Today, I launch the report, Falling Further Behind, which looks at the impact the cost-of-living-crisis is having on vulnerable people across London, and those protected by the Equality Act 2010.
The report finds that, despite being one of the wealthiest cities in the world, the most vulnerable people in London are falling further behind the rest: 9 out of 10 disabled Londoners are concerned about how to meet the rising costs of their energy bills; 92% of BAME Londoners worry about affording their travel expenses; and 75% of young people across our capital find it hard to pay their rent.
It’s unacceptable that vulnerable Londoners are bearing the brunt of the policies of the Mayor and the Government at Westminster. Boris is wrong to believe that inequality is natural or essential and this report gives firm recommendations that he can take to close the inequality gap in London.
Today’s report is a rebuttal to the Mayor’s ludicrous claim that vulnerable people in society are ‘cornflakes’ that require inequality and envy to ‘shake’ them to the top. This report outlines just how misguided his ‘cornflake economics’ is and it is he that needs to be shaken into action. On Wednesday, the government will present its budget, four years in to their term, and the truth is stark, as we already know, we are not ‘all in this together’. This report shows that it is those already marginalised who have been hit the hardest by the cuts.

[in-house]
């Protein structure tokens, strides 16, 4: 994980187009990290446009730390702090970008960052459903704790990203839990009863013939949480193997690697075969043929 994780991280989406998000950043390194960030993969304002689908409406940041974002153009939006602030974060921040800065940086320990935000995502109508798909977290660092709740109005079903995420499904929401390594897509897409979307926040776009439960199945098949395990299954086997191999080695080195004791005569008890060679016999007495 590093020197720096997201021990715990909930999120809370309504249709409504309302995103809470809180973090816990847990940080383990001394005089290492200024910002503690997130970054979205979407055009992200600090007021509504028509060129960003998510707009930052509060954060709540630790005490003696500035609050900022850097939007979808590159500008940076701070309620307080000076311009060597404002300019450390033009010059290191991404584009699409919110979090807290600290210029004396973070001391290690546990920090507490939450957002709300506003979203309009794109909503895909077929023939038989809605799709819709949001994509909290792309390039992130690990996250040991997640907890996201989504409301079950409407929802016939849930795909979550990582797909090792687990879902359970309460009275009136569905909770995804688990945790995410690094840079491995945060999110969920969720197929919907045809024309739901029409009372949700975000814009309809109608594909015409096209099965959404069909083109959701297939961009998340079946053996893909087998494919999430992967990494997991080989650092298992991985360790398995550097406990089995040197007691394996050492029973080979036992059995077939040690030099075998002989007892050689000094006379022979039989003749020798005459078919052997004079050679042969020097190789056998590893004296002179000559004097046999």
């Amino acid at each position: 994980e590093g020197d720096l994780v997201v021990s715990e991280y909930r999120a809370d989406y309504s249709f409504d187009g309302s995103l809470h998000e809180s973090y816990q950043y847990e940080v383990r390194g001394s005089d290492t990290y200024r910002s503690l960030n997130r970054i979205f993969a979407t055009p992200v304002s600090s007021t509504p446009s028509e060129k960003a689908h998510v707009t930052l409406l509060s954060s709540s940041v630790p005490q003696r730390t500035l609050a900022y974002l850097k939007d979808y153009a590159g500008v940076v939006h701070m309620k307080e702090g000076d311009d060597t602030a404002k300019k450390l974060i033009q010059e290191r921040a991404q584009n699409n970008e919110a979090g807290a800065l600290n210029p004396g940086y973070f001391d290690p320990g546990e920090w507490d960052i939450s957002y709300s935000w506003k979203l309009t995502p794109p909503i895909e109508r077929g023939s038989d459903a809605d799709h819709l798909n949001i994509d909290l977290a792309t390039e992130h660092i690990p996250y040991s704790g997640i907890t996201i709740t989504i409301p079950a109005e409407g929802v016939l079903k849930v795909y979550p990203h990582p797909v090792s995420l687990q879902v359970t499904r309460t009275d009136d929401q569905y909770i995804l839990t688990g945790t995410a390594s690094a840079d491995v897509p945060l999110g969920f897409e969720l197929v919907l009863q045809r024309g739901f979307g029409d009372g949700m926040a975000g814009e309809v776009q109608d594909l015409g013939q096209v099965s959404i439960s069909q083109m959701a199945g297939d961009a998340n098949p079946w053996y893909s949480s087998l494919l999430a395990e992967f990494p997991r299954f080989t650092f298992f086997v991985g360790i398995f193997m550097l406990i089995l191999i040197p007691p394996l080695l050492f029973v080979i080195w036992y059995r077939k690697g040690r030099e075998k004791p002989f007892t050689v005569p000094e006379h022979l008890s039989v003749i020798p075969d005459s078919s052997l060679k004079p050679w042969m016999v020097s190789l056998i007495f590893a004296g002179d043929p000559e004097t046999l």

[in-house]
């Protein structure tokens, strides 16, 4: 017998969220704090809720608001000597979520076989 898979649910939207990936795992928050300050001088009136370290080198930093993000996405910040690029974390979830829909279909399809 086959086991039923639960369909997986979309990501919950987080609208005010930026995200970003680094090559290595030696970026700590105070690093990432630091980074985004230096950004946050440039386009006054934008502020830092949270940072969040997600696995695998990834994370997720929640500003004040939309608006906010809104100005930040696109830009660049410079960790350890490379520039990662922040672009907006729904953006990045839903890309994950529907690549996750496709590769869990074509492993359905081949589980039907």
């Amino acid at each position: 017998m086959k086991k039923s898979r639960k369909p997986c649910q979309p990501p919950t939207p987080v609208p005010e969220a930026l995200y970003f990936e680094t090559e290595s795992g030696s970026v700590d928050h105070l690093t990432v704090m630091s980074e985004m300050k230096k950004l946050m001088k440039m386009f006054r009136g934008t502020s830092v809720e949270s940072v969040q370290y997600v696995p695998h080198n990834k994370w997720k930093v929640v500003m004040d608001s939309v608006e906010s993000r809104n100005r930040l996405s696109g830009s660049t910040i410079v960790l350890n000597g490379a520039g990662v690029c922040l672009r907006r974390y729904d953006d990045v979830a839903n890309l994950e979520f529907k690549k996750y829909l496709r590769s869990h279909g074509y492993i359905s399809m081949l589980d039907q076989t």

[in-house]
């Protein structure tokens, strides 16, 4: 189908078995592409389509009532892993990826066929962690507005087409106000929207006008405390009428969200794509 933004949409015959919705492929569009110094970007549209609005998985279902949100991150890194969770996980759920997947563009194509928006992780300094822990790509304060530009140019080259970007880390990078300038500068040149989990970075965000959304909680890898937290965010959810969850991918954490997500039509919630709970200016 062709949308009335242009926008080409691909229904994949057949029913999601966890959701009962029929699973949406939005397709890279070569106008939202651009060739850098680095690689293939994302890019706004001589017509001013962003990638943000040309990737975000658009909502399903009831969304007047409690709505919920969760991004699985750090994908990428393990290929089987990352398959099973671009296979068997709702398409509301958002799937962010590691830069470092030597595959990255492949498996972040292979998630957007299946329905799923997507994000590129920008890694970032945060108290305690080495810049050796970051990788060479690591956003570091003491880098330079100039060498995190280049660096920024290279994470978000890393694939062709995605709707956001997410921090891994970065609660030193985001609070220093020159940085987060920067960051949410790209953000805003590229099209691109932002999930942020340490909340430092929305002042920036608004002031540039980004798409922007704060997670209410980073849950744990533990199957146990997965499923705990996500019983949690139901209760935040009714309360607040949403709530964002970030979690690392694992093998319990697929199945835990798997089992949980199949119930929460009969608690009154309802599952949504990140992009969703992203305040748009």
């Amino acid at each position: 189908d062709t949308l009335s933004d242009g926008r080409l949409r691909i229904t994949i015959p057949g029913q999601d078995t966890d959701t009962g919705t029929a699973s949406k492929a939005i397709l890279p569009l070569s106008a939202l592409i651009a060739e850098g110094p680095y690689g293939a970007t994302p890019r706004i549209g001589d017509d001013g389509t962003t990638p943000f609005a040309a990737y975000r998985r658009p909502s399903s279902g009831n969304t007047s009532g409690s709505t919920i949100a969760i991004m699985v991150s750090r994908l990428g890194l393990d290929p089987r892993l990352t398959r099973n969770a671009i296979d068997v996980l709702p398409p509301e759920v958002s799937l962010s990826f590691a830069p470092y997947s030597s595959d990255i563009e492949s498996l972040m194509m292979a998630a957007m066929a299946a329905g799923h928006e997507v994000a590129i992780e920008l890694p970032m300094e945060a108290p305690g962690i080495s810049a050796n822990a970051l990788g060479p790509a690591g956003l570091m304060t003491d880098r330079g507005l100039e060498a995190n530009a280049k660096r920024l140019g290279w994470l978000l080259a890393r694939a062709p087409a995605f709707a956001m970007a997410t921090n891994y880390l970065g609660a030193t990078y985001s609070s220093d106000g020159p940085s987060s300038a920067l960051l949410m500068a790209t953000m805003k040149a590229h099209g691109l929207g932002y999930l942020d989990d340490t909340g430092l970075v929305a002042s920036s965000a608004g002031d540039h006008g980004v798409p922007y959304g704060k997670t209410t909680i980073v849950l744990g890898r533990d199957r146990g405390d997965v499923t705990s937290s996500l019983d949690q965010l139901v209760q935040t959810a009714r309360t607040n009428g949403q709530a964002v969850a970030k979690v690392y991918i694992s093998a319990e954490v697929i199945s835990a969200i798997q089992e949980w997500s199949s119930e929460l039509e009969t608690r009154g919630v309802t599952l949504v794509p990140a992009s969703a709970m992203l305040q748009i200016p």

Rest assured, I will continue to challenge the Mayor, as I have always done, to address the inherent inequality across London and this report provides an excellent tool through which to continue the fight.
I would like to thank Areeq Chowdhury and Abena Oppong-Asare in the Labour Group at City Hall for their tremendous work in writing this report, and you can access a full copy of the report by clicking here.
I had the pleasure of launching a fabulous new initiative called Digital Women UK, which will provide training, networks and the platform to enable women working in the creative industry to have their voices heard in a sector traditionally dominated by men.
The initiative is the idea of the wonderful Joy Francis and Julie Tomlin, from Words of Colour, and has been brought about after months of hard work from her and her team.
On Wednesday 25 September, City Hall played host to some talented women including Rachel Mars, Malika Booker and Minna Salami.
The initiative is an ambitious one, and will give so many talented women the platform they need to kick-start and develop their careers and engage with issues to do with gender, race and class.
I congratulate Joy and her team for such an excellent, innovative and worthwhile project.